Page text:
jtreg shell tests

Jonathan Gibbons jonathan.gibbons at oracle.com
Tue Feb 5 01:08:24 UTC 2019

I have published an updated version of these notes on the OpenJDK 
website [1].

I have also pushed updates to the jtreg repo. With this version I can 
successfully  run shell tests
in the following environments:

  * Ubuntu Linux (I'm assuming macOS and other POSIX systems will be the
  * Windows/Cygwin
  * Windows/WSL, testing a Windows JDK (requires jtreg to be run with a
    Windows JDK)
  * Windows/WSL, testing a Linux JDK (requires jtreg to be run with a
    Linux JDK)

-- Jon

[1] http://openjdk.java.net/jtreg/shellTests.html

On 01/25/2019 04:43 PM, Jonathan Gibbons wrote:
> With all the recent discussion regarding how to support the use of 
> Windows Subsystem for Linux (WSL)
> as an alternate to Cygwin, it seems worth writing up some 
> recommendations on writing jtreg shell tests.
> The intent of these notes is that they will evolve into a page in the 
> jtreg section on the OpenJDK website.
> The focus is specifically about different approaches to providing the 
> ability to run a shell test on all
> supported platforms, by means of abstracting the significant 
> differences into a series of environment
> variables that are set according to the environment in which the test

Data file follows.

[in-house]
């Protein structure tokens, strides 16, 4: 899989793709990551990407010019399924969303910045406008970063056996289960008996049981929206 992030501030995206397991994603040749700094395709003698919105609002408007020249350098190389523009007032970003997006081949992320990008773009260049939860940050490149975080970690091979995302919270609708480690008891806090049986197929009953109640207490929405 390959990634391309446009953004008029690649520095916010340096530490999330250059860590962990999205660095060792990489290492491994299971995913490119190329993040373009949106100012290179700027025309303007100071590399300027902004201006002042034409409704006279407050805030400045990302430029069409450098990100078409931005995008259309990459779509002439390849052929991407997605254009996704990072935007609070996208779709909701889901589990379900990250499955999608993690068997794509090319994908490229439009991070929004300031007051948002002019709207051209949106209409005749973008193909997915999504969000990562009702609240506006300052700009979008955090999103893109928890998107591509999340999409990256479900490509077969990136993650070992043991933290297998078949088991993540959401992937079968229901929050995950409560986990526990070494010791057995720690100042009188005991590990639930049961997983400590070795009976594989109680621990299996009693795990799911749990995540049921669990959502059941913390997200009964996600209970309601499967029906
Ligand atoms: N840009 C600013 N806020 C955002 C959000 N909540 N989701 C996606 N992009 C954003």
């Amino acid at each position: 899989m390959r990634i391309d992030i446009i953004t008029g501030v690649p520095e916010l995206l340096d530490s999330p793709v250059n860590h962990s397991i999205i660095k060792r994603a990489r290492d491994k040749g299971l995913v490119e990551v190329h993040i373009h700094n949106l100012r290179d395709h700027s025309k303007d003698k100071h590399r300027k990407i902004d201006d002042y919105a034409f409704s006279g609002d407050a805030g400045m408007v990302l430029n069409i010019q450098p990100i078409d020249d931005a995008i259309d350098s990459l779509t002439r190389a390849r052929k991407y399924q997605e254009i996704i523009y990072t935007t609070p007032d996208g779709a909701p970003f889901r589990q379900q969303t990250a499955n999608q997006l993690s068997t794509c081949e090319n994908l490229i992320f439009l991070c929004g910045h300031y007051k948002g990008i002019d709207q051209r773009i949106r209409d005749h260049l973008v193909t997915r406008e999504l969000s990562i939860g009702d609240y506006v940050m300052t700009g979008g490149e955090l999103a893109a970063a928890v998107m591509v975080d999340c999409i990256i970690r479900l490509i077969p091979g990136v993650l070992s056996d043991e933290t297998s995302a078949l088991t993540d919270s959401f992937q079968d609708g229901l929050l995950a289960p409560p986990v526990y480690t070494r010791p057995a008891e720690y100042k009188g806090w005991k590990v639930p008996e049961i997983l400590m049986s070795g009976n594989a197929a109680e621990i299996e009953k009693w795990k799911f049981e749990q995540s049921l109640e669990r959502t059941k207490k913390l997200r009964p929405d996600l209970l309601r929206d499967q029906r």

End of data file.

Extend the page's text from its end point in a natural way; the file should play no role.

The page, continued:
> is running.
> Option 1.
> Convert the test to Java. In general, this continues to be the 
> recommended alternative.
> Option 2.
> Use a shell `case` statement, like the following, or a variant thereof:
>     OS=`uname -s`;
>     case "$OS" in
>         Windows* | CYGWIN* )
>             FS="\\"
>             PS=";"
>             NULL=NUL
>             ;;
>         Linux )
>             if [ -r $TESTJAVA/bin/java.exe ]; then
>                 FS="\\"
>                 PS=";"
>                 EXE_SUFFIX=".exe"
>             else
>                 FS="/"
>                 PS=":"
>             fi
>             NULL=/dev/null
>             ;;
>         * )
>             FS="/"
>             PS=":"
>             NULL=/dev/null
>     esac
> Option 3.
> Use a shared library script to embody the behavior in the previous 
> example.  jtreg now provides a new `TESTROOT` environment variable, 
> which makes it easy to reference a shared script in a constant manner 
> from any shell test, wherever the test is within the test suite. Since 
> the library script is used to set environment variables like `FS`, 
> `PS`, and `NULL`, it should be executed with `source` and not `bash` 
> or `sh`.
> Option 4.
> jtreg now sets the following environment variables when running a 
> shell script: `FS`, `PS`, `NULL` and `EXE_SUFFIX`.  This may be enough 
> to completely avoid the need for a `case` statement in each shell 
> script or the use of a shared library script to set these variables.
> Running scripts standalone.
> One concern when working with shell tests has been the ability to run 
> the test "stand-alone", without the use of jtreg. In the past, this 
> was seen as justification for the explicit use of the `case` statement 
> in each shell test. However, the need to run shell tests standalone no 
> longer seems to be a significant concern. For those that do want to 
> run shell tests by themselves, it is worth noting that once a test has 
> been run by jtreg, the ".jtr" file contains "rerun" sections with 
> details on how to run each action of the test. You can either 
> copy/paste/edit from the ".jtr" file directly, or use the jtreg 
> `-show:rerun` option to output the information to the standard output 
> stream.

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